Small but mighty – the vast potential of RNA nanotechnology
Published in Nanomachines Development.
(Nanowerk Spotlight) Nucleic acids are becoming increasingly popular for assembling nanoscale structures, thanks to their programmable dimensionality and direct applications in the biological field.
Despite the fact that DNA nanotechnology has been explored more deeply over a longer period of time, RNA nanotechnology offers complementary opportunities and much broader applications. Despite a chemical structure that is similar to DNA, RNA often adopts two- and three-dimensional conformations that are far more complex than its DNA counterpart. Analysis of the rapidly growing structural and sequence databases for RNA has revealed novel RNA structural motifs and RNA-RNA interactions that have inspired scientists to pursue RNA-based nanoengineering with emphasis on biomedical applications.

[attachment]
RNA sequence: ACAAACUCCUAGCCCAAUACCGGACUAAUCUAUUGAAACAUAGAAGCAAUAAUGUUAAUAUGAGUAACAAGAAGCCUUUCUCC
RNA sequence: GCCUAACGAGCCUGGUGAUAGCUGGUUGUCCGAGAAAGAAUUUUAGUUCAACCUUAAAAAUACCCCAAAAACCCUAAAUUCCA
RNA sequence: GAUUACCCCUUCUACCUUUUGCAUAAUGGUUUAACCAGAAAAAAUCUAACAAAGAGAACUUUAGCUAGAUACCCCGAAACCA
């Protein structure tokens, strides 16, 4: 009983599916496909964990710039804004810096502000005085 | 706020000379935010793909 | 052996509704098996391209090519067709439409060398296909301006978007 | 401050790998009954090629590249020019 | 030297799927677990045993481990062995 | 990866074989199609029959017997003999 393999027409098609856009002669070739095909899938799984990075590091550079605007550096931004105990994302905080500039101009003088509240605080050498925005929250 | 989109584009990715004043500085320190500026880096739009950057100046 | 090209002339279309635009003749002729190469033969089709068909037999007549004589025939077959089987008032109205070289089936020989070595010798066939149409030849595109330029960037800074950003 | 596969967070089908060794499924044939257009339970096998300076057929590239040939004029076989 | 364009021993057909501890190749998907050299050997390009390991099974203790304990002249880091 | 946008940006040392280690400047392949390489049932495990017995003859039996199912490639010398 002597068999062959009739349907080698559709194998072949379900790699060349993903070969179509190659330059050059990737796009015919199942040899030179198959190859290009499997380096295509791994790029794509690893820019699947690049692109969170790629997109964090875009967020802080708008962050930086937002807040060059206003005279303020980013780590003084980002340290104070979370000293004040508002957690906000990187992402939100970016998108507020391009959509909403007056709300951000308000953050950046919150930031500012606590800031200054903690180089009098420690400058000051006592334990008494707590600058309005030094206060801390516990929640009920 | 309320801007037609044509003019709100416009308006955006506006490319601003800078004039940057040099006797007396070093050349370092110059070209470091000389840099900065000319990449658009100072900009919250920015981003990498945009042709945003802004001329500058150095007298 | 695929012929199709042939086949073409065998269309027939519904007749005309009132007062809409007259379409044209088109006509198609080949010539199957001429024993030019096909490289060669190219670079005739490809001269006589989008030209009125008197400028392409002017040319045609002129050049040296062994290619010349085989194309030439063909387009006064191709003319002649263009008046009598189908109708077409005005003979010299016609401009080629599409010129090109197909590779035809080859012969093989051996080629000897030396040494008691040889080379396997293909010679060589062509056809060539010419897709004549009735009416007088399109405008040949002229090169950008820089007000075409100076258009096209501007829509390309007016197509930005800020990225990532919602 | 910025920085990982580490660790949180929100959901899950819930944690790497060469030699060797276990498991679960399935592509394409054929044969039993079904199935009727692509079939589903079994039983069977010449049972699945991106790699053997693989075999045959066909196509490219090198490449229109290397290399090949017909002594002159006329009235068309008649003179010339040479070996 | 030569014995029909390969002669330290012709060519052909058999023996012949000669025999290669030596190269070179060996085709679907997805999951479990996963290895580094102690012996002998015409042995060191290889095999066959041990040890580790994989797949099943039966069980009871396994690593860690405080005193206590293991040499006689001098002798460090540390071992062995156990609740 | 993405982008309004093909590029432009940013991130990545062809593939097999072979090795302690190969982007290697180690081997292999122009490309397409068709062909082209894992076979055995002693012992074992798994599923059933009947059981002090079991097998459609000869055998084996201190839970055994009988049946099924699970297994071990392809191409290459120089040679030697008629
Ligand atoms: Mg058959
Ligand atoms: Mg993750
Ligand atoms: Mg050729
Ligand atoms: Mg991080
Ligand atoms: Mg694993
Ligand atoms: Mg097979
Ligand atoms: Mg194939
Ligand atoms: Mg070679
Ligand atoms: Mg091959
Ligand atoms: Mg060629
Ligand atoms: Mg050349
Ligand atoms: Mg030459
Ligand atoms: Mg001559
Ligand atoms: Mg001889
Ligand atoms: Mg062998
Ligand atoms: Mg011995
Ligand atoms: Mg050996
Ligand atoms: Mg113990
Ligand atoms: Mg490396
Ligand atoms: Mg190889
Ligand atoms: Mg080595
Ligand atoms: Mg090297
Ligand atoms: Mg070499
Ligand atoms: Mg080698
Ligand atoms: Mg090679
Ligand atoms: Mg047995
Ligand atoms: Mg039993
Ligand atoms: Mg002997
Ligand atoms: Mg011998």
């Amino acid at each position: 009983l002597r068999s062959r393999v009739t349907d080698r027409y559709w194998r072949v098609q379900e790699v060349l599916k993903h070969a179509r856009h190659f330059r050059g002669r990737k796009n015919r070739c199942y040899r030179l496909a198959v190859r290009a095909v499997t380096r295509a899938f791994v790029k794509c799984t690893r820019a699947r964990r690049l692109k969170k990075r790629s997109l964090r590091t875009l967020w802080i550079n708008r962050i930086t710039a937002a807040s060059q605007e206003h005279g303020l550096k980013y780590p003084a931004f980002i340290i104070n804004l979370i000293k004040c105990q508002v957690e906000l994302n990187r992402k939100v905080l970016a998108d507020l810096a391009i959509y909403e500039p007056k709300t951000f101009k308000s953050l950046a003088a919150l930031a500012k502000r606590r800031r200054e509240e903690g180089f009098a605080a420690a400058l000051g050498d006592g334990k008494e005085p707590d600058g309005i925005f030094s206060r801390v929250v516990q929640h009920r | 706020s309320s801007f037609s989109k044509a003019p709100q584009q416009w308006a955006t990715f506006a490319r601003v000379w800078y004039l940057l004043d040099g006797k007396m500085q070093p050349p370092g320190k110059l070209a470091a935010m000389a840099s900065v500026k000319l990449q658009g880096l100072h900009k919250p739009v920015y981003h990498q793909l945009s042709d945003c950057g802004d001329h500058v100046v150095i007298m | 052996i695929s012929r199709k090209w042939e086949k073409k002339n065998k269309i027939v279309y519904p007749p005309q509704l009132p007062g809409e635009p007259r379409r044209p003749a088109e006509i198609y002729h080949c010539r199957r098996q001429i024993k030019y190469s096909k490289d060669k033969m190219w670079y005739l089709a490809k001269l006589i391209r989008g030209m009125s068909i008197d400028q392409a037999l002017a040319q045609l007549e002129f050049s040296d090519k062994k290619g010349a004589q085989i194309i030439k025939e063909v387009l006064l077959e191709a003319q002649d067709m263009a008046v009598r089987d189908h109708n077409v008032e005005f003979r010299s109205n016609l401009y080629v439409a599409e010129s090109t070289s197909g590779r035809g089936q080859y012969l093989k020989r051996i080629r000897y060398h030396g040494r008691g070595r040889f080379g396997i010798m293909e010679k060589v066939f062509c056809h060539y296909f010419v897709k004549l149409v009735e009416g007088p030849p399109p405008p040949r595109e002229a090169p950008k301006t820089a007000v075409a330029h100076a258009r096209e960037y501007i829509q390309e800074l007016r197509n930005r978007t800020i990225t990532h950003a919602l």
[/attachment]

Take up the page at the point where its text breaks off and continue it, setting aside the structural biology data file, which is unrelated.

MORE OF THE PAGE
Akin to DNA origami, researchers have also developed RNA origami folding techniques in order to build a larger library of functional RNA particles. Unlike existing methods for folding DNA molecules, RNA origamis are produced during their transcription by RNA polymerase and they simultaneously fold into pre-designed shapes. These features may allow designer RNA structures to be grown within living cells and used to organize cellular enzymes into biochemical factories.